AKVA group predicts pandemic could boost the demand of RAS

Katrina Poulsen

The RAS producer of onshore facilities foresees that despite a challenging global economic situation, the pandemic can open opportunities for future RAS projects.

While the listed seafood companies are plunging in the global stock market and logistical challenges are straining for the industry, RAS (Rewcirculation Aquaculture System – ed. note) manufacturer AKVA group has experienced more companies showing an interest in embarking projects. Sales director believes this could be an act of wanting to protect local seafood markets against similar future situations.

“Many countries realise that they need to be able to produce fish after the COVID-19 crisis. Many large companies in the seafood industry have realised that the way ahead in production is to build more land-based,” says Jacob Bregnballe, Sales Director for AKVA group Land Based to SalmonBusiness.

Logistic challenges can boost industry
Although we are still in the crisis, Jacob Bregnballe believes the interest in future projects over the past few weeks has been growing. According to him, this could be an indicator that the crisis could result in more RAS projects in countries where logistical challenges hamper them in providing seafood to their citizens right now.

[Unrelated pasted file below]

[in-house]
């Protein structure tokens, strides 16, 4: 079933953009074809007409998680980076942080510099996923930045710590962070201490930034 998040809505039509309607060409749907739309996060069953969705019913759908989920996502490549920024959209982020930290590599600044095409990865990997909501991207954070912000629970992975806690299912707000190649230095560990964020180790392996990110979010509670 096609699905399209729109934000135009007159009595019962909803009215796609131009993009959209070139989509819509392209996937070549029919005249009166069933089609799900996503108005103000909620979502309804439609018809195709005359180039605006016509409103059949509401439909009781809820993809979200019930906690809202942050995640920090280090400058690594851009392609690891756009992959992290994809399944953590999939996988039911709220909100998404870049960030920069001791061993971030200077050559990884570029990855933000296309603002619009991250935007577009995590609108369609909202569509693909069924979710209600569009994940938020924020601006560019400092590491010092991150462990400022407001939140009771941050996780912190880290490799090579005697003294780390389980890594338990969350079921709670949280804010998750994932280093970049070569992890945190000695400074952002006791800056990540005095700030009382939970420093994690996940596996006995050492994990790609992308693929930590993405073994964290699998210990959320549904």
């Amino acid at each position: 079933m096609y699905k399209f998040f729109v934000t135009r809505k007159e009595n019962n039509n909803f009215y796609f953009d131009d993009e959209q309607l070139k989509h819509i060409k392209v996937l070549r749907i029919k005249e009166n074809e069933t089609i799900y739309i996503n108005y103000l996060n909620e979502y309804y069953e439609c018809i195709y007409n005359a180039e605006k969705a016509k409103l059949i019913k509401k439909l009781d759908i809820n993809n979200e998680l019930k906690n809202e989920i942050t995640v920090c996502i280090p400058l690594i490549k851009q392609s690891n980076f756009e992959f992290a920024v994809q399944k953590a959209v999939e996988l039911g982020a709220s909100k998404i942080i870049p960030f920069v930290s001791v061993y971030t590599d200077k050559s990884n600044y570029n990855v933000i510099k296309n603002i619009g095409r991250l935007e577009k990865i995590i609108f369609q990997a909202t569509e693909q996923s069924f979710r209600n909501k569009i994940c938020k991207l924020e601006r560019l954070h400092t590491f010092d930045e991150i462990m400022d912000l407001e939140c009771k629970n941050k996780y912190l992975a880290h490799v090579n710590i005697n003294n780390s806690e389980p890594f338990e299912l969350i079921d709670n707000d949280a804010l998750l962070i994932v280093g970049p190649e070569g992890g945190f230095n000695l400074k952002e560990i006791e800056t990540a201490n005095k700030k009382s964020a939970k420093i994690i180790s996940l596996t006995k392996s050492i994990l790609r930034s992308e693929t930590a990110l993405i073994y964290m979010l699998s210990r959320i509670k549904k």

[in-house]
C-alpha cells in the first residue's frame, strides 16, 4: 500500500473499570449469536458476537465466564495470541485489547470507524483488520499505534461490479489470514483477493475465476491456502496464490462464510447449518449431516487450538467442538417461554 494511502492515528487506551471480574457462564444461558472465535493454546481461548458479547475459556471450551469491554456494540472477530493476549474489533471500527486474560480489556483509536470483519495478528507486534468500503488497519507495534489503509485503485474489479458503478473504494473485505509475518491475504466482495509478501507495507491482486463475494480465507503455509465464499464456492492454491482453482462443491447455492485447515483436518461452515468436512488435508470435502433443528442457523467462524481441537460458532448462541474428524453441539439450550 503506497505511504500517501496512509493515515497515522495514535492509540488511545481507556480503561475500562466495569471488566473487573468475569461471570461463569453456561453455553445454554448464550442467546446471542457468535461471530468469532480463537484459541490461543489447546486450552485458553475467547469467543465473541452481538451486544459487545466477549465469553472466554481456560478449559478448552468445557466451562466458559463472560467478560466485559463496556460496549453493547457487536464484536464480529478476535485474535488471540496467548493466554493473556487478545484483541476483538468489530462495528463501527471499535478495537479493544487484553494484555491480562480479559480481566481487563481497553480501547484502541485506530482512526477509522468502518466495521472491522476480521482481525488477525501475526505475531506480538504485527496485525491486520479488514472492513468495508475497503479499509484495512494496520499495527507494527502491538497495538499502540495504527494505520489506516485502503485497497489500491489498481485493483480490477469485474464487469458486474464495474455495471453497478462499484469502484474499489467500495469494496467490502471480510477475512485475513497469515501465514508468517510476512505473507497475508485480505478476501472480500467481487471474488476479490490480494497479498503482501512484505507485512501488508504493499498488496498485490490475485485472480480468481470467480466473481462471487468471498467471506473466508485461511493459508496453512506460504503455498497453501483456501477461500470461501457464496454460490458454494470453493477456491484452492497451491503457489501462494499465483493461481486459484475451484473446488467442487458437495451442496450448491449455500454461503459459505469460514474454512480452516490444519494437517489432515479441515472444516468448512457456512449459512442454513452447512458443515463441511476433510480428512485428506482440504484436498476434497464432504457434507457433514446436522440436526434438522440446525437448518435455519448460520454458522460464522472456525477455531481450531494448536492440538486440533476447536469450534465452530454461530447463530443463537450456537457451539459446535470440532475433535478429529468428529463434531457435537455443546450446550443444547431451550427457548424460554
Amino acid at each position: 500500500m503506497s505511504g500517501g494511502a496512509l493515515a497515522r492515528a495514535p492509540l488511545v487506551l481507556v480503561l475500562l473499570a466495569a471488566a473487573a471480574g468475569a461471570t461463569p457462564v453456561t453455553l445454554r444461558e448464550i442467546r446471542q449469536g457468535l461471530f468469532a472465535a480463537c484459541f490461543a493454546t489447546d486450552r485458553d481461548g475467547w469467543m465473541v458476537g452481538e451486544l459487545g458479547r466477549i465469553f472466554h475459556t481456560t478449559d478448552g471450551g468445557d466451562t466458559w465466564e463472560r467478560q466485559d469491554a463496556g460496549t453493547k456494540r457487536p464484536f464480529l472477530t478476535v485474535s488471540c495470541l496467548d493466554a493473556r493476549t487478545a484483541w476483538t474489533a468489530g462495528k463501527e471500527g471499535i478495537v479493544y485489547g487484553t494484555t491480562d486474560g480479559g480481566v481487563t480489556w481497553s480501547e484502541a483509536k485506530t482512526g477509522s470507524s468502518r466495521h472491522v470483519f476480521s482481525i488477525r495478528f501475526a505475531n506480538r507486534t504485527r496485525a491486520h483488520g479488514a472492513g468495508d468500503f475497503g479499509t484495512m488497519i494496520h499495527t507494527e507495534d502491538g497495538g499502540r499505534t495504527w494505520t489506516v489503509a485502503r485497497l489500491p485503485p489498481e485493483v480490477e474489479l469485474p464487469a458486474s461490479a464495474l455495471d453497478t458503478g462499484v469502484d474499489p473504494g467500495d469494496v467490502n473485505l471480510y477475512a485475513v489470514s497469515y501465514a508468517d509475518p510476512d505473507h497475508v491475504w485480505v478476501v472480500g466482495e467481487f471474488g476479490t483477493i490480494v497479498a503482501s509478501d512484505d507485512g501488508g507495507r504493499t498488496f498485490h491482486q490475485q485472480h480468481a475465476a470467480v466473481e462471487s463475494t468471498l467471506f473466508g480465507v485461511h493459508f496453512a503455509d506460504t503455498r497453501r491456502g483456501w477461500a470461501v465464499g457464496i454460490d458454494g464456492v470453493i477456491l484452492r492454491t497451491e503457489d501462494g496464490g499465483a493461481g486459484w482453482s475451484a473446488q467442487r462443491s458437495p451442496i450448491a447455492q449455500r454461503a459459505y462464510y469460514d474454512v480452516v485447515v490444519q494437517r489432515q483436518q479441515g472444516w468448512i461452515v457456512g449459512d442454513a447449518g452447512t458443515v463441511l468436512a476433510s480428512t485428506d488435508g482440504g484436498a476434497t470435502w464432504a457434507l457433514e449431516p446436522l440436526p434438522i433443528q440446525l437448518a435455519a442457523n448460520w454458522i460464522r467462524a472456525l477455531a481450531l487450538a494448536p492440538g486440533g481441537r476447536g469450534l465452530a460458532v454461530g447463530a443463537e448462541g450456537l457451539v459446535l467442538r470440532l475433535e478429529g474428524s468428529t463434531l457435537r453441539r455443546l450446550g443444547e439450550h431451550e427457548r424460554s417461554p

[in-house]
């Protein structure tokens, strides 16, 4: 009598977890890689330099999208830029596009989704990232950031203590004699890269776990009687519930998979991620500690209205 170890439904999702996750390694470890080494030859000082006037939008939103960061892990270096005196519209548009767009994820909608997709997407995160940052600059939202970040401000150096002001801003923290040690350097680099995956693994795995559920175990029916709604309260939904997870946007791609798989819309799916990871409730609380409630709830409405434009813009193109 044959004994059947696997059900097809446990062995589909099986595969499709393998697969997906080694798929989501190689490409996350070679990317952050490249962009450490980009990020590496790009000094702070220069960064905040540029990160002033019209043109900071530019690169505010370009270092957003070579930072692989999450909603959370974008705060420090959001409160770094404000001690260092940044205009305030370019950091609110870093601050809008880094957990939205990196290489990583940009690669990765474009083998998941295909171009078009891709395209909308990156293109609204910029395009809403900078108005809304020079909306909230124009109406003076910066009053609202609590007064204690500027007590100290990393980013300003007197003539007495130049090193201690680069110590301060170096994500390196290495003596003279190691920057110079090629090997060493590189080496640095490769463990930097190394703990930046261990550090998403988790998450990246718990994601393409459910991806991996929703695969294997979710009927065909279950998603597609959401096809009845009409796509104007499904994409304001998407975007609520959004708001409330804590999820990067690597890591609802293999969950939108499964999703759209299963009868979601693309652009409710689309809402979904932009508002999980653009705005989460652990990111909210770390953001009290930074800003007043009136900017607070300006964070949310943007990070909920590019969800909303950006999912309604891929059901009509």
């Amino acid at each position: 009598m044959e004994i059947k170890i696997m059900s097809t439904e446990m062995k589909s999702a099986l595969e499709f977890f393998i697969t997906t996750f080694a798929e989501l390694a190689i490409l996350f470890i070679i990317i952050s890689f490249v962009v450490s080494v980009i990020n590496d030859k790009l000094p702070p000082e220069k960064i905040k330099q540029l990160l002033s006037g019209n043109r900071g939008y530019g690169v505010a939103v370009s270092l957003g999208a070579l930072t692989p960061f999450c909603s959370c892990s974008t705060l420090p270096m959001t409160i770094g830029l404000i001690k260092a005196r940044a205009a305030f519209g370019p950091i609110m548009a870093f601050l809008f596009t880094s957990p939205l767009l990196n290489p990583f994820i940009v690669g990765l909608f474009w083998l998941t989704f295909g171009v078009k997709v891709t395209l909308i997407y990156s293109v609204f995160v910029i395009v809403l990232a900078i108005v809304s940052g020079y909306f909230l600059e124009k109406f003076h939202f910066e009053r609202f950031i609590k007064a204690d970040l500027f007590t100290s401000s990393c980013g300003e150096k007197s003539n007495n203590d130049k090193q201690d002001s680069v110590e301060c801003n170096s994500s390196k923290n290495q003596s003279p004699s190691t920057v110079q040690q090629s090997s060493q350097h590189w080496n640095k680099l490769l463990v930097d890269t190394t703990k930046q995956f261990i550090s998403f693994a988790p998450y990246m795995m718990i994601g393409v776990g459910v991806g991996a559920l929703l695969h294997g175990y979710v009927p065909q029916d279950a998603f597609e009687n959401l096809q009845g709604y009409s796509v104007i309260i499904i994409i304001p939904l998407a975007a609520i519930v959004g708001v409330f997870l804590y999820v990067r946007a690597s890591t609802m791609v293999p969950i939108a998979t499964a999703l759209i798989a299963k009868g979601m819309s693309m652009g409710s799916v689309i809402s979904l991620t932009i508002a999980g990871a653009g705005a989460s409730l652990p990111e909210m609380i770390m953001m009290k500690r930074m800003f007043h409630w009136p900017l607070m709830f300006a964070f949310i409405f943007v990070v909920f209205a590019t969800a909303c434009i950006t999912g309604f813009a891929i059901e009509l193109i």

“Our projects have long time horizons. And it seems that several companies are now sitting down and thinking strategically and long-term about how they can handle should a similar situation arise again in a few years, he says, adding:

“Companies can see what logistical challenges this crisis has created, and therefore want to be able to grow locally, if something alike happens again,” he says.

No funding
Both Rabobank and DNB states that an interest in RAS could increase under the current conditions, where land based companies stock prices have been lowered and banks are experiencing big losses on loans. Both banks also believe that there is still a long way to go to find funding for the projects, especially under the current financial challenges.

“We haven’t yet been able to link any positive changes due to the corona virus. So there is no clear answer, because there is an expressed interest of more local production of seafood in the West, but at the same time the whole industry is fighting to have enough capital at the moment,” says Gorjan Nikolik, senior analyst in seafood at Rabobank.

Gorjan Nikolik still believes the industry is lacking a best-case scenario, before the barriers to land-based farming are broken down.

“We have invested in a small project, but many RAS projects are seeking capital, and it is an unsure market, which right now has a bad track record.”

DNB’s head of seafood, Anne Hvistendahl, is also sceptical about a higher interest due to the current crisis:

“It can be an argument, but there are still big funding issues that need to be addressed, and right now the market is under pressure, so funding will not be easy,” says Anne Hvistendahl.


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